Ground broken on Rutland transit exchange

Construction on the $4.5 million Rutland transit exchange is officially underway.

Kelowna Mayor Walter Gray speaks to a crowd at the groundbreaking ceremony for the new Rutland transit exchange. (From left) Kelowna-Lake Country MLA Norm Letnick

Construction on the $4.5 million Rutland transit exchange is officially underway.

Local dignitaries spoke at a groundbreaking ceremony at the site of the exchange near Shepherd Road Saturday.

“This to Rutland will be what Queensway is to downtown Kelowna,” said Kelowna Mayor Walter Gray.

“It means more frequency of service, it means more destinations direct from here. Eventually we (will) have a transit culture where more people see transit as their principal form of transportation.”

The Rutland core will join the Frequent Transit Network, with links to RapidBus service, by the end of 2013. This will mean service every 15 minutes for riders with less of a wait during peak hours.

The exchange is being funded through $2 million from the provincial government, $1.4 million from the federal gas tax fund and $1.1 million from the City of Kelowna.

Gray said the new transit infrastructure will increase development north of Highway 33 toward Shepherd Road, as well as the densification of residential housing.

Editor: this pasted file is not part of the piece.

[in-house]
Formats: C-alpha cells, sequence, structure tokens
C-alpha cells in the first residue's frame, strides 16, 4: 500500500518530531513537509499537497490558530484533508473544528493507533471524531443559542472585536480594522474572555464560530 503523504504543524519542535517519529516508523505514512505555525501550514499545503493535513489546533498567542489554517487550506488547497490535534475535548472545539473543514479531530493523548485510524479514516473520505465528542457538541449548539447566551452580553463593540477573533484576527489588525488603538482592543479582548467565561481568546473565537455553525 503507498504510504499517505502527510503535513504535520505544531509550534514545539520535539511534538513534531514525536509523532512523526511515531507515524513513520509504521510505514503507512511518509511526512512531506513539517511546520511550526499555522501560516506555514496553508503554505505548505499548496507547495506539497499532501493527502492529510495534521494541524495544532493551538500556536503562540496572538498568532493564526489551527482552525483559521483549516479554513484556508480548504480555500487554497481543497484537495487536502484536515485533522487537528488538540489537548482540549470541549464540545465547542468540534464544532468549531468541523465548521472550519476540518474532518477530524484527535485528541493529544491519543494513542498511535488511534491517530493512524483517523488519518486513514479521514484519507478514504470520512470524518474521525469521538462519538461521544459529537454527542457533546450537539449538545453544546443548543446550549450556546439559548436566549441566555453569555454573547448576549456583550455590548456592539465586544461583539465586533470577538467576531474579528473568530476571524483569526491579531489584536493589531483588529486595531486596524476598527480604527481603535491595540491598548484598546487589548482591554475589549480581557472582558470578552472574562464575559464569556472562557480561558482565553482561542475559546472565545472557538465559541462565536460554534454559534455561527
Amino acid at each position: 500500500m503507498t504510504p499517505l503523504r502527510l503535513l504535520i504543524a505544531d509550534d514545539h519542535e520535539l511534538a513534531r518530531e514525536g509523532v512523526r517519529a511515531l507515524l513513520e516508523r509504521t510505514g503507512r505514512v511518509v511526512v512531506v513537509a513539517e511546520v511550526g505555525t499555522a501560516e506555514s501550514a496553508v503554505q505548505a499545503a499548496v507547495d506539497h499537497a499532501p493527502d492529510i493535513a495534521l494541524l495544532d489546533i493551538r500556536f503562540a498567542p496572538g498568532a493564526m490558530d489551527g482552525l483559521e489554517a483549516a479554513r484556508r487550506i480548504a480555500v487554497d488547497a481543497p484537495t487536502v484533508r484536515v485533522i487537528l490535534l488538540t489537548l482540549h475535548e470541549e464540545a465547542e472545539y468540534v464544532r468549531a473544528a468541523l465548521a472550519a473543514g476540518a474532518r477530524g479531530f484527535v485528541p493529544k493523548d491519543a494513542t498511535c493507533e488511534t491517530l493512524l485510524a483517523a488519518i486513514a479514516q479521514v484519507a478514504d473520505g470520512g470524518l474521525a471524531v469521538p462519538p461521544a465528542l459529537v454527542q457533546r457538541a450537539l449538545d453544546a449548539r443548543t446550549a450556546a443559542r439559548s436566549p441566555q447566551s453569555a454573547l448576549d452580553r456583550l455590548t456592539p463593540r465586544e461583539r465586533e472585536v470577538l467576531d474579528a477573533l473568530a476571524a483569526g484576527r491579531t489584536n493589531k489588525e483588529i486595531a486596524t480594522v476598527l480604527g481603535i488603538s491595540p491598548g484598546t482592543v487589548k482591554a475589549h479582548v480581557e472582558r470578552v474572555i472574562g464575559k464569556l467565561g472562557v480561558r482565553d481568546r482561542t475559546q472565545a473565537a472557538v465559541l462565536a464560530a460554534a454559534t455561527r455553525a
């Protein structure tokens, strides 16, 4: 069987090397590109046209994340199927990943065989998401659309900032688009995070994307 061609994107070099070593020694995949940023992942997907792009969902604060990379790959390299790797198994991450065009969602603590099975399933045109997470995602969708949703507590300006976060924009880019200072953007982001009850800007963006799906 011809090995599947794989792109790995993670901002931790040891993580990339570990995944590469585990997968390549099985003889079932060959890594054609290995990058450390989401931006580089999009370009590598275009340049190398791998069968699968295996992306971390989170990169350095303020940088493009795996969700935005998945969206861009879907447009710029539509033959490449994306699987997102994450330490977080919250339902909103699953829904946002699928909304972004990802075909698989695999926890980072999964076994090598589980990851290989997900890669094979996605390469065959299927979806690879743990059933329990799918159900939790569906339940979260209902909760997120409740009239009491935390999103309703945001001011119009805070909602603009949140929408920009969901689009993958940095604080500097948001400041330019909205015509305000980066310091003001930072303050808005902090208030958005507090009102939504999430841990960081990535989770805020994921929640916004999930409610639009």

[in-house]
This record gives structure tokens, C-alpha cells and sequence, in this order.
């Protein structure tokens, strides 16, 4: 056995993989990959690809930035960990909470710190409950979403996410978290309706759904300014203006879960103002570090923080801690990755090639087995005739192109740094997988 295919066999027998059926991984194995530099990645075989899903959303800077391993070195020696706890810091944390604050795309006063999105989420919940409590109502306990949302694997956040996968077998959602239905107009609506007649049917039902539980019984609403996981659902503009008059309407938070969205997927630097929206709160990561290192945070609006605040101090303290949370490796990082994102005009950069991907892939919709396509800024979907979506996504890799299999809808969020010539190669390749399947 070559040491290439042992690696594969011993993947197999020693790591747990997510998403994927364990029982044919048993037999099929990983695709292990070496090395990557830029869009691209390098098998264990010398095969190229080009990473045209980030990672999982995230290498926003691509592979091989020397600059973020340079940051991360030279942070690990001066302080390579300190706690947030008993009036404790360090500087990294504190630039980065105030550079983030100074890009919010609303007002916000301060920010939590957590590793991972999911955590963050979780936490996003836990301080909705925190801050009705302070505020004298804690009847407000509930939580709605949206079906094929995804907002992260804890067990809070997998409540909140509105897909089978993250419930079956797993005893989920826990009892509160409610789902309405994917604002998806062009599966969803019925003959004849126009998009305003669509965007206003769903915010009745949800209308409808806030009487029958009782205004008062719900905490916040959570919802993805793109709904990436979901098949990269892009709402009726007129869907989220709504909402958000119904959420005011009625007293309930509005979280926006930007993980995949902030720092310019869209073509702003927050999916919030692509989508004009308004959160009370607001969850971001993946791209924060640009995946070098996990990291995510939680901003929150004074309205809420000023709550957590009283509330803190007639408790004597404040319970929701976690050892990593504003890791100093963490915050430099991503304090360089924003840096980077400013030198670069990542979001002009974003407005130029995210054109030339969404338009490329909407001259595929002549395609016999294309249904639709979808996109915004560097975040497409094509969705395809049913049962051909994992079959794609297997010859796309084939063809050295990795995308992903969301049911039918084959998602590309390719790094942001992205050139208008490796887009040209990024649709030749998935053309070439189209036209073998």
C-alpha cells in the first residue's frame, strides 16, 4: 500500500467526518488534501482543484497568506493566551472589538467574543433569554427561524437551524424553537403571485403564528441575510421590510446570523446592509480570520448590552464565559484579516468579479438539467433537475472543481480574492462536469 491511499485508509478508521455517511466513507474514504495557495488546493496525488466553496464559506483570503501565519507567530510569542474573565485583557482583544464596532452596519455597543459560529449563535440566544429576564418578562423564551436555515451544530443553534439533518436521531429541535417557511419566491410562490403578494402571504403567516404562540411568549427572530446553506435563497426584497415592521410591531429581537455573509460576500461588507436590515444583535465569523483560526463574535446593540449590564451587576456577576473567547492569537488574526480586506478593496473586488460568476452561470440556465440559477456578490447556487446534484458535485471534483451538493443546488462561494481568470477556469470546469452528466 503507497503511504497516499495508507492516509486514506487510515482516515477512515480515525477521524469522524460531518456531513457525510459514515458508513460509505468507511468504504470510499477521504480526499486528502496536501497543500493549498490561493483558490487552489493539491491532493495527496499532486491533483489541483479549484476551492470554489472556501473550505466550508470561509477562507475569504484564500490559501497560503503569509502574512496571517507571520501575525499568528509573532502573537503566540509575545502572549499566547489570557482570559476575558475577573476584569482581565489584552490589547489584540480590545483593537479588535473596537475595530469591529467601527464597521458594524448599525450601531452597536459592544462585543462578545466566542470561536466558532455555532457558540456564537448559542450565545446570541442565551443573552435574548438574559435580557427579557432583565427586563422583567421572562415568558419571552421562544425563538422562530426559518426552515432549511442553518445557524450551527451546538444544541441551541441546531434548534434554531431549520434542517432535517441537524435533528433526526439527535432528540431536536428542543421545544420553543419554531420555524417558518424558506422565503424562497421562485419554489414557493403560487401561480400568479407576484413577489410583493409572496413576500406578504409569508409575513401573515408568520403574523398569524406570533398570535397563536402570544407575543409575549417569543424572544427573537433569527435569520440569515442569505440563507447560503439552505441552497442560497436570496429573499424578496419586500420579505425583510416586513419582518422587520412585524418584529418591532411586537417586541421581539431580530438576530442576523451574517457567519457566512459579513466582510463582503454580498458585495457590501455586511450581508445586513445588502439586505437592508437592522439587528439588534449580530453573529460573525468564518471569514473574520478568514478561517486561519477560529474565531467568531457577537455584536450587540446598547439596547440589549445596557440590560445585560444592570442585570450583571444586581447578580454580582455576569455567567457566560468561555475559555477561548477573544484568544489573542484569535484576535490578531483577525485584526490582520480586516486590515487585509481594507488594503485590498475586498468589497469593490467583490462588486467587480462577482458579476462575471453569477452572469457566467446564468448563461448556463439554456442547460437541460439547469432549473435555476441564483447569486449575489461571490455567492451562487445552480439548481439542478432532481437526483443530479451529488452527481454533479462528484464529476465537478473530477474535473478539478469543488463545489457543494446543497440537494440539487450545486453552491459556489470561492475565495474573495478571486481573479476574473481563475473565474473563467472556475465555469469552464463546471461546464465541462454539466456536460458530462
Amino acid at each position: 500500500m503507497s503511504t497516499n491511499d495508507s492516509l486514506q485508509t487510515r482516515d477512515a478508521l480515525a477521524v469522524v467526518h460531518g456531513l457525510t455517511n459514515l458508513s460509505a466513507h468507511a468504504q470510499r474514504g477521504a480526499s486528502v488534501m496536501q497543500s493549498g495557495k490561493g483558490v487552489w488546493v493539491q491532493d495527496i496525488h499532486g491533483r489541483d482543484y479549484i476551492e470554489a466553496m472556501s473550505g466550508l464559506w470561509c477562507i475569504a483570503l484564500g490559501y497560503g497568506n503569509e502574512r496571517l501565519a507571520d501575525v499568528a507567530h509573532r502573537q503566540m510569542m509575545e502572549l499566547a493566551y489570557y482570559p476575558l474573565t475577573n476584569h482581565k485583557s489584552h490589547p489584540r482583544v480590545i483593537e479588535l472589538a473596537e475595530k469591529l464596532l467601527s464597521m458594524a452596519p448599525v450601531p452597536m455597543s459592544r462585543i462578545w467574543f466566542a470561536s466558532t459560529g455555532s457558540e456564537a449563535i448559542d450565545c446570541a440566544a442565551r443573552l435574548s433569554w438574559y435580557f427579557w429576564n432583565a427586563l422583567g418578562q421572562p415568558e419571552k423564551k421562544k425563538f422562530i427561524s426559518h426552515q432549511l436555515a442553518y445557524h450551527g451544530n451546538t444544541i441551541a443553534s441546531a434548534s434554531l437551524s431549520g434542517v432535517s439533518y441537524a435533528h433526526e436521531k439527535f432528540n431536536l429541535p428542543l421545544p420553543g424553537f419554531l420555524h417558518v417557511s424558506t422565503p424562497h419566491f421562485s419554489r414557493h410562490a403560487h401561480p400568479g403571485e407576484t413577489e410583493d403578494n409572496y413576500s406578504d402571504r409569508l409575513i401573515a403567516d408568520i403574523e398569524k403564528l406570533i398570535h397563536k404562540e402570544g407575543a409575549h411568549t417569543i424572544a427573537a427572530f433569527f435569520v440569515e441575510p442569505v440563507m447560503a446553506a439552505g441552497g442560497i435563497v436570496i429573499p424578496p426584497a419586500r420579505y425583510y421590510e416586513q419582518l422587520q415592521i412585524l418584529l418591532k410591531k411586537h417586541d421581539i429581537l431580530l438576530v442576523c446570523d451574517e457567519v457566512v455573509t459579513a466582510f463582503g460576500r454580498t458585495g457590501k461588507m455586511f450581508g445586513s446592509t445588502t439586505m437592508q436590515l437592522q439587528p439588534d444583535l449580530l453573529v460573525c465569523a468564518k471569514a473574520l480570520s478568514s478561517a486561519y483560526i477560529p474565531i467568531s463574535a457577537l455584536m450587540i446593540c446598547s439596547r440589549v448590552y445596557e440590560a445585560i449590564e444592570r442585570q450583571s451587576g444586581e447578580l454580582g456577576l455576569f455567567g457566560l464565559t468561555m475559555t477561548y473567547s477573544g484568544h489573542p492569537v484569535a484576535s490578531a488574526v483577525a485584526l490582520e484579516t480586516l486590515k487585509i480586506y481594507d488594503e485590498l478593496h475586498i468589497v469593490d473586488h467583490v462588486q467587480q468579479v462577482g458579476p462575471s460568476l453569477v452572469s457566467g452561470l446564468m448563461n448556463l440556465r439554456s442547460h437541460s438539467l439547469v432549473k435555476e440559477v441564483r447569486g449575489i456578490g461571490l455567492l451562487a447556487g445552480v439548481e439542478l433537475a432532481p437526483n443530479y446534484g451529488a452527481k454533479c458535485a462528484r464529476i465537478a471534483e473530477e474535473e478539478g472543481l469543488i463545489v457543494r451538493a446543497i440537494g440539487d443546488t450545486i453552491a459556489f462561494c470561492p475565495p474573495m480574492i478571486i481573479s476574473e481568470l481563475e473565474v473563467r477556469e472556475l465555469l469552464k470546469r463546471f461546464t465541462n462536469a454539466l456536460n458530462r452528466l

“If we come back to this same spot five, 10 or 15 years from now, we’re going to say: Wow, that was the right thing to do.

“The only regret I have is this should have been done many years ago.”

Construction of the Rutland exchange is also a part of the city’s revitalization program for the area. In addition to the Rutland exchange, upgrades will take place at Queensway, Okanagan College and Pandosy Village over the next two years.

Overall, the second and third phases of the RapidBus project will result in four improved exchanges, five new RapidBus stations, branded shelters and real-time passenger information displays. The entire Kelowna RapidBus project will receive up to $46 million in funding from federal, provincial and local governments.

Ridership in the Kelowna area is up nine per cent from last year, according to Mike Davis, BC Transit vice president and chief operating officer.

He added the Kelowna RapidBus project is the biggest transit infrastructure project underway in the province, outside the Lower Mainland.